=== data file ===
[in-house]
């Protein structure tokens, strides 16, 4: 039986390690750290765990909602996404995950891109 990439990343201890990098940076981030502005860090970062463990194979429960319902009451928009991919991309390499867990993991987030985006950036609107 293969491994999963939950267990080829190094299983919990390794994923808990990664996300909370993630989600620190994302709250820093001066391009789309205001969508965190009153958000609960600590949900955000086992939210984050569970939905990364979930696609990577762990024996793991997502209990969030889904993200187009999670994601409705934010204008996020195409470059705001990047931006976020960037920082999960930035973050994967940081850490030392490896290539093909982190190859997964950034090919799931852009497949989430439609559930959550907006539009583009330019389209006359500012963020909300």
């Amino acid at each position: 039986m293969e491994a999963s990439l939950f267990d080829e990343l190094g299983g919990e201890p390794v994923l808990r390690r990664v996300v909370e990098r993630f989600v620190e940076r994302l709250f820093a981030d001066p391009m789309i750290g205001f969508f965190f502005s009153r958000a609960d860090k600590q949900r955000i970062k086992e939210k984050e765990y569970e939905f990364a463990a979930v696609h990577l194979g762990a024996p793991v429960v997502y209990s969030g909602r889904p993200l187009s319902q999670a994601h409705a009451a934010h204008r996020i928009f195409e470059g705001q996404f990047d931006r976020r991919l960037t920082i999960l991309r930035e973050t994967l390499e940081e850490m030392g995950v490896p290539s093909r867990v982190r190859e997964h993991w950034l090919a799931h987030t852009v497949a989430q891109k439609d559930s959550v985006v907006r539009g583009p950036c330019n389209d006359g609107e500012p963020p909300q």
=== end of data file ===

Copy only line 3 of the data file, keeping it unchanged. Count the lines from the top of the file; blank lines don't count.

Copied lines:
């Amino acid at each position: 039986m293969e491994a999963s990439l939950f267990d080829e990343l190094g299983g919990e201890p390794v994923l808990r390690r990664v996300v909370e990098r993630f989600v620190e940076r994302l709250f820093a981030d001066p391009m789309i750290g205001f969508f965190f502005s009153r958000a609960d860090k600590q949900r955000i970062k086992e939210k984050e765990y569970e939905f990364a463990a979930v696609h990577l194979g762990a024996p793991v429960v997502y209990s969030g909602r889904p993200l187009s319902q999670a994601h409705a009451a934010h204008r996020i928009f195409e470059g705001q996404f990047d931006r976020r991919l960037t920082i999960l991309r930035e973050t994967l390499e940081e850490m030392g995950v490896p290539s093909r867990v982190r190859e997964h993991w950034l090919a799931h987030t852009v497949a989430q891109k439609d559930s959550v985006v907006r539009g583009p950036c330019n389209d006359g609107e500012p963020p909300q």